A byproduct of boatbuilding is the release of Volatile Organic Compounds, better known as VOCs. These organic compounds easily evaporate into the air (hence they're "volatile") and are regulated at many  levels, including federal air-quality standards and indoor air standards. If you grew up using oil-based paints in your house and remember when water-based latex paints began to be used, you were witnessing a move away from solvents and the VOCs they contained. There are many sources of VOCs in industrial applications, but you're probably very familiar with the resins used to make fiberglass boats and the paint and finishes used on boats. Bottom paint, in particular, is going through a revolution right now, with the introduction of water-based paints.

Solving The Solvent Issue

Remember the last time you painted your boat's bottom?  It's a messy, uncomfortable process for many of us, but with new, water-based anti-fouling paints, such as Hydrocoat from Pettit and Micron Optima from Interlux, you've gone from a paint that could eat through a roller to ones that clean up with soap and water. These low-odor paints feature dramatically lower VOCs, often a reduction of more than 50 percent, compared with paints with traditional solvents, so you can even paint indoors in some circumstances. It should be noted these are still multi-season ablative paints. Once dried, they are no different than traditional paints. In fact, you can apply them right over your old paint.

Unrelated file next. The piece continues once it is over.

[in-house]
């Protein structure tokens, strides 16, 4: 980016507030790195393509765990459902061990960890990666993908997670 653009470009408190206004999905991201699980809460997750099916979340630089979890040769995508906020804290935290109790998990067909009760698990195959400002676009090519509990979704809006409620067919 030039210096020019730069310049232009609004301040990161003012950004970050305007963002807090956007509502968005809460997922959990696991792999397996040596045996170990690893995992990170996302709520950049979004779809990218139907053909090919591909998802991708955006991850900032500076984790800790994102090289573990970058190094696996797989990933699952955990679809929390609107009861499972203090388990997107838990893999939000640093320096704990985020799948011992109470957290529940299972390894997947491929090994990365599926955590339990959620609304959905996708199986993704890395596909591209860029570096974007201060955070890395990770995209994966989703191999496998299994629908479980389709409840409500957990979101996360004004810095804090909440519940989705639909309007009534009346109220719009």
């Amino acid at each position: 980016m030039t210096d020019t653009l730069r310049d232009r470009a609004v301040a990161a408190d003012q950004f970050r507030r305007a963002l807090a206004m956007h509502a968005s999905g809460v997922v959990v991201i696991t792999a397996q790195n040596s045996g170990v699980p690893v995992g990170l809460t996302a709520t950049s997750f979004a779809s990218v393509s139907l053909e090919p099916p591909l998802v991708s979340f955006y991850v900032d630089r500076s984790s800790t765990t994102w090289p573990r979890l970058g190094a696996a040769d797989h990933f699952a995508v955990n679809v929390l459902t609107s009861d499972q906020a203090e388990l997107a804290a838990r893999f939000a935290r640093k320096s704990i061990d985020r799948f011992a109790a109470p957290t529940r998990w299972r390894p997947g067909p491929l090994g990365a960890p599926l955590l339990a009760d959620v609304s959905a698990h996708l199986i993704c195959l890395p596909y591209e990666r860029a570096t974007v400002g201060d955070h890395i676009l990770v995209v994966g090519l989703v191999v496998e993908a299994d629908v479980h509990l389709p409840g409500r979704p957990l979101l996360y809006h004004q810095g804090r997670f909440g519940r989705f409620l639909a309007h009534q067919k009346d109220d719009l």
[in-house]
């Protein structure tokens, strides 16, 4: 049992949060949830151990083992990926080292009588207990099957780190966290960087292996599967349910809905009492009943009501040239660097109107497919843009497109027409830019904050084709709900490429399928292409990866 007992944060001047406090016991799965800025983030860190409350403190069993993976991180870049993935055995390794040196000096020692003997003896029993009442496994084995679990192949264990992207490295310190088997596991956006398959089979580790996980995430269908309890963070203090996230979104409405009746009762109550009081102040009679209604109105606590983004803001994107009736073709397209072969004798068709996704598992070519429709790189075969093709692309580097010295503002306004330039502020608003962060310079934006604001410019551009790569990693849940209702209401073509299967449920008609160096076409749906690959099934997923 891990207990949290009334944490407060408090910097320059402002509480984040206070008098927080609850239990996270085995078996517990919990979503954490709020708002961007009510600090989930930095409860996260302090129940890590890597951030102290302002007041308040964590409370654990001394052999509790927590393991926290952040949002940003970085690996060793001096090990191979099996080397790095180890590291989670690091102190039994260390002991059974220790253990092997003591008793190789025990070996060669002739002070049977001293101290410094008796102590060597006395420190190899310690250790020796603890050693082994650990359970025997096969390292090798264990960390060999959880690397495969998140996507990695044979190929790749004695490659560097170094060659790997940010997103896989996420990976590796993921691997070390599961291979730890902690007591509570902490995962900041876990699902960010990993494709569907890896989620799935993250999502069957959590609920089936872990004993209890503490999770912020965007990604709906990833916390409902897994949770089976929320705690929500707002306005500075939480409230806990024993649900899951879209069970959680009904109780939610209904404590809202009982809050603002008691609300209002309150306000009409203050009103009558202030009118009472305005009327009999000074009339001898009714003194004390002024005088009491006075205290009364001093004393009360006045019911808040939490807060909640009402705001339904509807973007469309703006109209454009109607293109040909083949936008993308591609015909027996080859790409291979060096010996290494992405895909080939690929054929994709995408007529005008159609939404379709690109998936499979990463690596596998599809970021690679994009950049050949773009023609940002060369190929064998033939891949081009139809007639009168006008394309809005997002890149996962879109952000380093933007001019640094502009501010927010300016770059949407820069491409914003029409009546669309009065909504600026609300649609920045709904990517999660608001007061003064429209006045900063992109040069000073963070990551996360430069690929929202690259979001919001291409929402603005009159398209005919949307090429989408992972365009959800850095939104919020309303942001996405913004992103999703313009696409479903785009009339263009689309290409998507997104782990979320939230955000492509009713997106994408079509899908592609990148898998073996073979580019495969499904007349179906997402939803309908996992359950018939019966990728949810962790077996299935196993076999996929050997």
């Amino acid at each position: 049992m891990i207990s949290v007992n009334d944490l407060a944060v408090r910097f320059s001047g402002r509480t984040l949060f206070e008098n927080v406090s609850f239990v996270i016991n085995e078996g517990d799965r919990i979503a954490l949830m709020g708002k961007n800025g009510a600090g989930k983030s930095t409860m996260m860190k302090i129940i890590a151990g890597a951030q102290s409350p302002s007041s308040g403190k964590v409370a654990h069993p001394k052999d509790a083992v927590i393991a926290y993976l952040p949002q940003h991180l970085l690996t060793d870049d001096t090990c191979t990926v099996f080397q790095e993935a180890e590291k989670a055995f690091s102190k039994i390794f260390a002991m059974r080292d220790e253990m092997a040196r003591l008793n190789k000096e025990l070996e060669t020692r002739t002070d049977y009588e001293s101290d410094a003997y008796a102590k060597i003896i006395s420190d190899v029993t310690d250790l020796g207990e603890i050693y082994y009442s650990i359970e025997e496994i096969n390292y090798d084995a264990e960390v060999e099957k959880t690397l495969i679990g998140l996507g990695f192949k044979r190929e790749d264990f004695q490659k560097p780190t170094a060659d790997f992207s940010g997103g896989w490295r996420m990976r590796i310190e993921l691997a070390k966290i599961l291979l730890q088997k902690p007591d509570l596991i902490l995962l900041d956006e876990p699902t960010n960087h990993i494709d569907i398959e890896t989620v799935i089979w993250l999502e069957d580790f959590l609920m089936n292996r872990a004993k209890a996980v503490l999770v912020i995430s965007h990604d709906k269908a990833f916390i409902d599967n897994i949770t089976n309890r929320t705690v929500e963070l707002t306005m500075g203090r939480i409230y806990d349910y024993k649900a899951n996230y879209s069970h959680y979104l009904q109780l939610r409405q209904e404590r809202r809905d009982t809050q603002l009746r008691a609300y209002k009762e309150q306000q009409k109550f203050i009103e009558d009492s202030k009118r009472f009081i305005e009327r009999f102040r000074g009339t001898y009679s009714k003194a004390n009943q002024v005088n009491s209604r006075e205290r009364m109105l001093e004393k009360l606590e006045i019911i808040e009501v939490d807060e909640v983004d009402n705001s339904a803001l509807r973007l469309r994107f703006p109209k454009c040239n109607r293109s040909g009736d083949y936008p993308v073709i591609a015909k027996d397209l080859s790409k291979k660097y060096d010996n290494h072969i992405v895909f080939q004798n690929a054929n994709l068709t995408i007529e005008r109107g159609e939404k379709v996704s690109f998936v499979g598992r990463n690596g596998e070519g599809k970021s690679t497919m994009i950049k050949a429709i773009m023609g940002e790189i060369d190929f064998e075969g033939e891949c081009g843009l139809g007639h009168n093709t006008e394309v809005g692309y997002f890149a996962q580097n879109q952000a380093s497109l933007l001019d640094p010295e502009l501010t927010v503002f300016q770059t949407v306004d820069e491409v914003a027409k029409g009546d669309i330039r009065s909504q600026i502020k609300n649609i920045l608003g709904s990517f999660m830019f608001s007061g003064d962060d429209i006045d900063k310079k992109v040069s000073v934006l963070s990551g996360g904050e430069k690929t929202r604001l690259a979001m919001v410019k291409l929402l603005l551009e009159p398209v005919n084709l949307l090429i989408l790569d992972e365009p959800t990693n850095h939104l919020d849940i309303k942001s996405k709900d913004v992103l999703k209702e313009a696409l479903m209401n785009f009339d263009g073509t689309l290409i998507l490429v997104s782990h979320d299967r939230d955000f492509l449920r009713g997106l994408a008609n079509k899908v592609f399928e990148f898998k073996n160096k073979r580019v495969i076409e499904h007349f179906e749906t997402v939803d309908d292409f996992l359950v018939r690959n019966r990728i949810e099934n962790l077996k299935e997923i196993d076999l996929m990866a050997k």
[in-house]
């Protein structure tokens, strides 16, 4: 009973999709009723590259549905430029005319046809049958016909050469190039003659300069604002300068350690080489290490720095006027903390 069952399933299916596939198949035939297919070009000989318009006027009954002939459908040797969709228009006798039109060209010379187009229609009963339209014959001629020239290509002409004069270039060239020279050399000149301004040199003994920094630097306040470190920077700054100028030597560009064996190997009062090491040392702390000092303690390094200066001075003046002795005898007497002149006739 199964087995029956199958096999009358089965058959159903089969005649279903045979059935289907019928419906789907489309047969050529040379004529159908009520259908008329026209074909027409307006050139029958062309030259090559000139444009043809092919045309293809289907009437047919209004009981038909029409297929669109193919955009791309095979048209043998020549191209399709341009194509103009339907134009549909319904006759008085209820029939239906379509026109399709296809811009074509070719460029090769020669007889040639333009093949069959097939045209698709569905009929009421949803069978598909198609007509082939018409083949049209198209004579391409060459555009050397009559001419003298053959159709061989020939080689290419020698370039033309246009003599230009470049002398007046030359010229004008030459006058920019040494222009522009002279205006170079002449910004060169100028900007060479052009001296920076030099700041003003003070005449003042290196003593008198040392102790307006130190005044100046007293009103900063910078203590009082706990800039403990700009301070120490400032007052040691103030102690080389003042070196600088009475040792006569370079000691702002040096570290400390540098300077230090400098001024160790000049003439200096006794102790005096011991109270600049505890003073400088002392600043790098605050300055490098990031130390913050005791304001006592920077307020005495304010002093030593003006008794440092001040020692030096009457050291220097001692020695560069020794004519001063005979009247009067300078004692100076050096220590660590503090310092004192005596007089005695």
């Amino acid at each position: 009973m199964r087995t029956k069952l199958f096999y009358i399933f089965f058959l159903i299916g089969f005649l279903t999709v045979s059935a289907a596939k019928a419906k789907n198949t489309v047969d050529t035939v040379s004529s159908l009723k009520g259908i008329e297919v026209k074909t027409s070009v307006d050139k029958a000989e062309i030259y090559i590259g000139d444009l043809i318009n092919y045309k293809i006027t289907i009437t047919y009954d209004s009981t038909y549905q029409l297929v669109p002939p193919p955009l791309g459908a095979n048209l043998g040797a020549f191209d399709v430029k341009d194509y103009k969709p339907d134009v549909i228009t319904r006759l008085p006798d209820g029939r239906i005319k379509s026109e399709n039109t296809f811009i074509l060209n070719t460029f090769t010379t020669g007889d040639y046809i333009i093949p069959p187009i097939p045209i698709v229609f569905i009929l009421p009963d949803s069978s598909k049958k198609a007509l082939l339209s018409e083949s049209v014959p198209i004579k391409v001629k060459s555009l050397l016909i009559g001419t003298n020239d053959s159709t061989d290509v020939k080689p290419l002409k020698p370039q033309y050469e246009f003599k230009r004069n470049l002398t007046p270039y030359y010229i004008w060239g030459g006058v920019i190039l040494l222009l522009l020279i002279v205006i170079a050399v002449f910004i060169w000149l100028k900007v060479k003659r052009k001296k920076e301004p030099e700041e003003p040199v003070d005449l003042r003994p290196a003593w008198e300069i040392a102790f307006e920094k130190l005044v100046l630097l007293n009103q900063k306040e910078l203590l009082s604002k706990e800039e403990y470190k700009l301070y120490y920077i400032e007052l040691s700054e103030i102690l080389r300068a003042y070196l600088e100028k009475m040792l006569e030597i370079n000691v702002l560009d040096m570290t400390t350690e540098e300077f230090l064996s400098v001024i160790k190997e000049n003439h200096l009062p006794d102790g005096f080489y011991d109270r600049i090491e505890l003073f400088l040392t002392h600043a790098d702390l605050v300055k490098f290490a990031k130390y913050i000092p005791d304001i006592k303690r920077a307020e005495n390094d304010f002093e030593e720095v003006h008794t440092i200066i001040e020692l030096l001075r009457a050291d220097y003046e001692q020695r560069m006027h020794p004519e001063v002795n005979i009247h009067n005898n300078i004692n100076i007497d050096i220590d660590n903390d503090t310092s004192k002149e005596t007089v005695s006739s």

By switching to using water as a solvent, instead of harsher (and regulated) solvents, bottom-paint manufacturers are preserving your ability to continue to paint your own hull.

Closed Molding Is The New Black

In the not-so-distant future, closed-molding techniques, like vacuum bagging, will be the standard across the boatbuilding industry, at least for builders of any significant volume. Some VOCs cause smog and other serious problems. Therefore they are regulated at the federal level. But poor air quality isn't equally distributed across the country. If you live in the Northeast, your air is already subject to strict scrutiny. Ditto California, or in parts of Texas. But eventually, the gradual tightening of regulations regarding toxins will impact the whole country.